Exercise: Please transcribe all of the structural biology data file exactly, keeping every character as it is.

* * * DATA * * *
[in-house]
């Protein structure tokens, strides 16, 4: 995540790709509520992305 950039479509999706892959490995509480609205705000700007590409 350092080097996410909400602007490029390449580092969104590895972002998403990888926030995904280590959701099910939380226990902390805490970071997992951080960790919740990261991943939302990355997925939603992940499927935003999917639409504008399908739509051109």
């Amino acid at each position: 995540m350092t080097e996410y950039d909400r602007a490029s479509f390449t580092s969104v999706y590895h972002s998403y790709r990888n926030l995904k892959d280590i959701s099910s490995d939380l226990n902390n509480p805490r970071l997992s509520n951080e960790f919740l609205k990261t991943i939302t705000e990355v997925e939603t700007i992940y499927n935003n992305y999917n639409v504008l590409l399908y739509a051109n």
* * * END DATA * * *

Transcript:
[in-house]
């Protein structure tokens, strides 16, 4: 995540790709509520992305 950039479509999706892959490995509480609205705000700007590409 350092080097996410909400602007490029390449580092969104590895972002998403990888926030995904280590959701099910939380226990902390805490970071997992951080960790919740990261991943939302990355997925939603992940499927935003999917639409504008399908739509051109």
């Amino acid at each position: 995540m350092t080097e996410y950039d909400r602007a490029s479509f390449t580092s969104v999706y590895h972002s998403y790709r990888n926030l995904k892959d280590i959701s099910s490995d939380l226990n902390n509480p805490r970071l997992s509520n951080e960790f919740l609205k990261t991943i939302t705000e990355v997925e939603t700007i992940y499927n935003n992305y999917n639409v504008l590409l399908y739509a051109n």